Uniparental Disomy (UPD)

Review Cytogenetic contribution to uniparental disomy (UPD) Thomas  Liehr Jena University Hospital, Institute of Human Genetics and Anthropology, Kollegiengasse 10, D-07743 Jena, Germany Uniparental disomy (UPD) is often considered as an event to be characterized exclusively by molecular genetic or epigenetic approaches. This review shows that at least one third of UPD cases emerge in connection with…

Inheritance patterns

Inheritance patterns trace the transmission of genetically encoded traits, conditions or diseases to offspring.  There are several modes of inheritance: Single Gene or Mendelian Multifactorial Mitochondrial Note: These explanations use pedigrees to illustrate inheritance patterns.  If you are unfamiliar with pedigrees, see Pedigrees for an explanation of the symbols. Single Gene Inheritance Genetic conditions caused…

Autosomal recessive inheritance pattern

  To have an autosomal recessive disorder, you inherit two mutated genes, one from each parent. These disorders are usually passed on by two carriers. Their health is rarely affected, but they have one mutated gene (recessive gene) and one normal gene (dominant gene) for the condition. Two carriers have a 25 percent chance of…

Penetrance and expressivity

Classically, the genetic basis of the dependence of one gene on another is deduced from clear genetic ratios. However, only a small proportion of genes in the genome lend themselves to such analysis. One important property is that the mutation not exhibit decreased viability or fertility relative to wild type so that the frequency of…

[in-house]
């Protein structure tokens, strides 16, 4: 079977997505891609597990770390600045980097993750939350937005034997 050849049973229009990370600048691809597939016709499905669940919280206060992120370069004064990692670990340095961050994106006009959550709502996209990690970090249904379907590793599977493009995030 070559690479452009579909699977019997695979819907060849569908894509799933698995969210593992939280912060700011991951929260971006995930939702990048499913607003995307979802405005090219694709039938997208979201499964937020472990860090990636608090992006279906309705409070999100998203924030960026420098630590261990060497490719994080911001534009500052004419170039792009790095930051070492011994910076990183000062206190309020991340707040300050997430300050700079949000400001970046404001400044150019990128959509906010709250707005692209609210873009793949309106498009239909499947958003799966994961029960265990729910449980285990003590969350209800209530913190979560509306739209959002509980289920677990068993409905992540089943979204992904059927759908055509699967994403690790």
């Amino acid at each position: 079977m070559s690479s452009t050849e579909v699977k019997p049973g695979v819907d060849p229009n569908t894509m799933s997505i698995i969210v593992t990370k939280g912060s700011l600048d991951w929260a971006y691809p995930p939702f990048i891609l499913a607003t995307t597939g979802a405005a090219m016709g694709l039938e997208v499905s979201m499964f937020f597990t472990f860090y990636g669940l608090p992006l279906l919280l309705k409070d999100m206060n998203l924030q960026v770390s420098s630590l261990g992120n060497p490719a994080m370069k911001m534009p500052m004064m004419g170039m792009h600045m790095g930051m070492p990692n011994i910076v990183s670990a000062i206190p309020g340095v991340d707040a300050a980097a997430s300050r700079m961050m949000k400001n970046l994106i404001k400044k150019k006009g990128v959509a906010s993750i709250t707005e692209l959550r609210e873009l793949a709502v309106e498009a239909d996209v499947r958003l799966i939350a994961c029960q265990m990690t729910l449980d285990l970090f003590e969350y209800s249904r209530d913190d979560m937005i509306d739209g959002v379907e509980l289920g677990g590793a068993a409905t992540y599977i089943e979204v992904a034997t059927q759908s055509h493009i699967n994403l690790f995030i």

PCR – principle, advantages and disadvantages

Developed in 1983 by Kary Mullis,[1] PCR is now a common and often indispensable technique used in medical and biological research labs for a variety of applications.[2][3] These include DNA cloning for sequencing, DNA-based phylogeny, or functional analysis of genes; the diagnosis of hereditary diseases; the identification of genetic fingerprints (used in forensic sciences and…

Restriction Enzymes

Restriction Enzymes Restriction enzymes are DNA-cutting enzymes found in bacteria (and harvested from them for use). Because they cut within the molecule, they are often called restriction endonucleases. In order to be able to sequence DNA, it is first necessary to cut it into smaller fragments. Many DNA-digesting enzymes (like those in your pancreatic fluid)…

X Chromosome: X Inactivation

By: Janice Y. Ahn (Harvard Medical School) & J. T. Lee, Ph.D. (Department of Genetics, Harvard Medical School) © 2008 Nature Education Females (XX) carry twice as many X-linked genes on their sex chromosomes as males (XY). How do cells control gene expression to manage this potentially lethal dosage problem? Figure 1: Tortoiseshell cat. The patchy distribution of color on tortoiseshell cats results from…

Genetics of Breast and Ovarian Cancer (PDQ®)

General Information  [Note: Many of the medical and scientific terms used in this summary are found in the NCI Dictionary of Genetics Terms. When a linked term is clicked, the definition will appear in a separate window.]  [Note: Many of the genes and conditions described in this summary are found in the Online Mendelian Inheritance…

Hereditary Breast and Ovarian Cancer

Having a family history of breast and ovarian cancer affects a woman’s risk for developing these diseases. Learn about hereditary risk, and whether you might benefit from cancer genetic counseling and testing. Know Your Family History All women should collect and record their family history of breast and ovarian cancer. Update your family history on…

Chromosomal translocations leading to activation of proto-oncogenes

In some cancerous cells; chromosomal translocations have been  discovered, where an oncogene of one chromosome is brought into the proximity  of an Ig locus on another chromosome (e.g. plasmacytomas in the mouse  and Burkitt lymphomas in man). Such translocations lead to activation of a  proto-oncogene like c-myc (Fig. 45.5), which is located on chromosome 8 …